Logistics for quick continental deployments: Heavy AFV transport


This is a drawing for a 60 ton flat-bed  trailer. There are bigger (80 ton, for example) and smaller ones - the carrying capacity is largely proportional to the count of axles. Such trailers can be widened from about 2,550 mm to about 3,750 mm, so a Leopard 2 (width 3,760 mm) should be transportable with a legal waiver  at the latest (or with detached skirts). It could be transported on long range administrative marches on motorways with such civilian trailers if the gravity force is being distributed well onto the axles by a stiff bed or additional pallets.

We don't need to look up official registries to know that we have a couple thousand such trailers in Germany, do we?

I remember from my time in uniform that the Bundeswehr actually has a couple contracts with civilian companies 'just in case'; for recovery of aircraft which left the runway and are stuck in grass, for hauling material et cetera. I do not assume that there are many big contingency contracts with shipping companies nor am I aware of legislation empowering the police to commandeer such vehicles in the event of crisis (Krisenfall).

Both might actually be a good idea, since this could enable the Bundeswehr to quickly deploy brigades with several days worth of ammunition on the European continent. And by "quickly" I think of a week till Romania at most. This is possible technically, so it's left to legislation, planning and training efforts to enable this in practice.

It wouldn't be very important whether a vehicle weights 30 tons or 60 tons if such preparations were in place; any talk of "medium" (25-40 ton) armoured fighting vehicles for strategic deployability would be nonsense.

The Bundeswehr has lived for decades with the need to deter with military power at home, and since has lived with the need to follow stupid military adventures with small (up to brigade-sized) contingents in distant places. Now it should -belatedly- turn its attention towards rapid deployments in force on the home continent.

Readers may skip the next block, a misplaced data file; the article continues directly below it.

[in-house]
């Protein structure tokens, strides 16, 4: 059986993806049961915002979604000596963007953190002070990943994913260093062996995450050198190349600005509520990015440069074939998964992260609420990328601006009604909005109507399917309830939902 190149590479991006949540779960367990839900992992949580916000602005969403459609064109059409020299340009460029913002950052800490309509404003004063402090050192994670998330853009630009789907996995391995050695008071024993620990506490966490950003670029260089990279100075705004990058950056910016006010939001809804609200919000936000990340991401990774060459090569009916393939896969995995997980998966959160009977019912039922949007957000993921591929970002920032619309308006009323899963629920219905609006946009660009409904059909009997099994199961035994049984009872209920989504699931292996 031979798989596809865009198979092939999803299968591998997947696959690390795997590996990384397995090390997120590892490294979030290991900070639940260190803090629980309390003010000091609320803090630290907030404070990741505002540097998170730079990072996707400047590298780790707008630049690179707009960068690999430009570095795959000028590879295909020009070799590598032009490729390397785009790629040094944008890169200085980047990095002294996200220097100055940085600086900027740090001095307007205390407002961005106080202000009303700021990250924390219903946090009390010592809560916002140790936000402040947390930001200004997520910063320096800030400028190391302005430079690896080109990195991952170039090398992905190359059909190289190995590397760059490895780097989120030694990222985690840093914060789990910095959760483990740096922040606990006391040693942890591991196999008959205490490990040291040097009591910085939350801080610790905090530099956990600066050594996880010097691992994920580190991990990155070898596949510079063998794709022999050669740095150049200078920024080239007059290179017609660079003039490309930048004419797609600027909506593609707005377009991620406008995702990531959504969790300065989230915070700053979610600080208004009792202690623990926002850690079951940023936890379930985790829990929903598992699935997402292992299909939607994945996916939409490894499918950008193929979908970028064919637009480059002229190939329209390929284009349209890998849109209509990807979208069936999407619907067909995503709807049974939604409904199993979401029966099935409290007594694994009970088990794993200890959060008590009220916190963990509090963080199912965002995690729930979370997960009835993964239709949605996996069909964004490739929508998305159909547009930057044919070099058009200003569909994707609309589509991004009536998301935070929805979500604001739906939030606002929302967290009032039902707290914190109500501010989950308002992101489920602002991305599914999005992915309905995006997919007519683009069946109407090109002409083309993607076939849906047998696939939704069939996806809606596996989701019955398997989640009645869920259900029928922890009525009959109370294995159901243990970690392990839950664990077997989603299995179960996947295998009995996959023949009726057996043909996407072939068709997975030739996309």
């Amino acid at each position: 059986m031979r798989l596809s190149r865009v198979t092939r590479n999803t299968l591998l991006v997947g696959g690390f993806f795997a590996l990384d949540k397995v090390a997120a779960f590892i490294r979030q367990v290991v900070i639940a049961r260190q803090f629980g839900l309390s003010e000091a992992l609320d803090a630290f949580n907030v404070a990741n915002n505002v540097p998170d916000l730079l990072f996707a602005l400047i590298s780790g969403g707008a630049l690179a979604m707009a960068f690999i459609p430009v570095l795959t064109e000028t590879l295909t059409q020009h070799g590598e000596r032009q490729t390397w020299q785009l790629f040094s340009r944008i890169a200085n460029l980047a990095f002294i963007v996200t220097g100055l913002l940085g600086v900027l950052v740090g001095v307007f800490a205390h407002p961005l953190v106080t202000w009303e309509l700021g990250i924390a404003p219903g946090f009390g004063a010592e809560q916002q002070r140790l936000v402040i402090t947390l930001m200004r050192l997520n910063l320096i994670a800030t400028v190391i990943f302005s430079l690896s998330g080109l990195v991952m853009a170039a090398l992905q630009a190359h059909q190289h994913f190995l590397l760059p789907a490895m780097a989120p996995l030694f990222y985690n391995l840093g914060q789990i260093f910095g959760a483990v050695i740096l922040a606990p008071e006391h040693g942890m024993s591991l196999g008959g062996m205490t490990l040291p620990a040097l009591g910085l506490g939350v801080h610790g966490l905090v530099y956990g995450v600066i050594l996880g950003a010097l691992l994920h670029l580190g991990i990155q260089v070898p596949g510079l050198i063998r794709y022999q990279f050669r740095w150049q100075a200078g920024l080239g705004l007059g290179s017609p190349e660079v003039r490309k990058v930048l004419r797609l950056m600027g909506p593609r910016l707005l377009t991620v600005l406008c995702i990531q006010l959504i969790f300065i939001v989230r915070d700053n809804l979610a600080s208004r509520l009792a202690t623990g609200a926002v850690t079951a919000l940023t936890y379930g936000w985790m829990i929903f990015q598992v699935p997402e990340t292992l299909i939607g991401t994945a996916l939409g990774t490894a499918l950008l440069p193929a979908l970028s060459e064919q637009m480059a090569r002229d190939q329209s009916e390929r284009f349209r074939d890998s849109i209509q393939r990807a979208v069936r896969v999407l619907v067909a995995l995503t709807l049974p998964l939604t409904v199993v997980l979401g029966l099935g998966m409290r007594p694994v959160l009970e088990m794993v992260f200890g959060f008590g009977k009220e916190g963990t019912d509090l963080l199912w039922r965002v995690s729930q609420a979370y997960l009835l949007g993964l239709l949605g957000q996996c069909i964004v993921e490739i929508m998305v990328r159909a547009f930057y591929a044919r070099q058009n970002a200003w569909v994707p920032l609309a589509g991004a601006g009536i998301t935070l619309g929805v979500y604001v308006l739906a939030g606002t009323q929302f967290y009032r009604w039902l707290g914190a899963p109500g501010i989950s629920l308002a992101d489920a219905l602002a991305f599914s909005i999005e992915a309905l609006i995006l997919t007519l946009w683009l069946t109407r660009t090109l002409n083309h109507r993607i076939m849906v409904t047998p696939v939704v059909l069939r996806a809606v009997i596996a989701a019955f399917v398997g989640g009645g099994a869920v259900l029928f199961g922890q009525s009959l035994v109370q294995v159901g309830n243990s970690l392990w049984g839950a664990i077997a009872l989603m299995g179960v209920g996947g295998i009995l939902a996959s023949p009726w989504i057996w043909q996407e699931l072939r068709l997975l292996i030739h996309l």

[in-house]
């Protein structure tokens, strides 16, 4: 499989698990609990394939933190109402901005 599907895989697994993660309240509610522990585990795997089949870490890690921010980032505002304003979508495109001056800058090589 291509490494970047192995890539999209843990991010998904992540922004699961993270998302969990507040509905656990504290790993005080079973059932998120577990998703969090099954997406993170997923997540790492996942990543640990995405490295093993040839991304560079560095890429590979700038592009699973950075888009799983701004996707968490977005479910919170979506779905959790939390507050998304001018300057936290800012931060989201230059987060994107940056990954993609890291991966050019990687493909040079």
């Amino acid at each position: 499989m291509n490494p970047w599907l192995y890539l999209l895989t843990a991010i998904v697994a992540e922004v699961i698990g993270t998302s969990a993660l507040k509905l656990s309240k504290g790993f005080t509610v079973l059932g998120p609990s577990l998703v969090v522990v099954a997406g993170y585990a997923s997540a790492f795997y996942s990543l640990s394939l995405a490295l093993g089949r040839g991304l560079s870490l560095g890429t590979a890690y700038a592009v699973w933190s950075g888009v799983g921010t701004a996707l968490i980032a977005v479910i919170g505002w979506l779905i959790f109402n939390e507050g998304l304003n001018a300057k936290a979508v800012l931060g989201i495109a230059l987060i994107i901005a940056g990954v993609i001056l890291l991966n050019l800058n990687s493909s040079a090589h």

This can be had cheaply; there's no need to purchase a dedicated and quite expensive tank transporter for every tank in the inventory. A SLT 2 "Mammut" costs a million € apiece*, and this is really only necessary in small quantities for recovery purposes (transport of immobilized tanks to field repair workshops).

Heavy AFVs can be deployed by rail or ship as well, but the latter is negligible in the context of Germany and I consider the former to be unreliable. Rail traffic could be disrupted easily by agents (cutting railroad signal cables et cetera) and possibly even by the fashionable 'cyber warfare' or in most extreme cases by air attack. All of these disruptions would be under control with security and repair efforts after a few weeks, but the point of a rapid deployment is to be rapid, which excludes modes of transportation that might be bugged for weeks.

Rapidity of a well-trained road march deployment of German brigades to the area of Warsaw: 

Less than two days for political decisionmaking lag
+ less than one day to call up all personnel and ready the material
+ less than one day to additionally assemble all required trucks
+ slightly less than one day for administrative dispersed road march to Warsaw area (~1,200 km)
+ few hours to unload, zero and otherwise prepare equipment
+ few hours march and deployment in area of operations
+ about one day reserve because of 'friction'
Sum: less than a week

A rapid deployment capability may be much more crucial than fancy gadgets for vehicles and troops. A Polish army trusting the German army's capability to arrive battle-ready within days could weaken the security of Poland's Eastern border and prepare for a rush into the Baltic itself to help stall (better: deter) a coup de main attempt, for example.


*: It would probably cost about 700,000 € a copy if hundreds were purchased.

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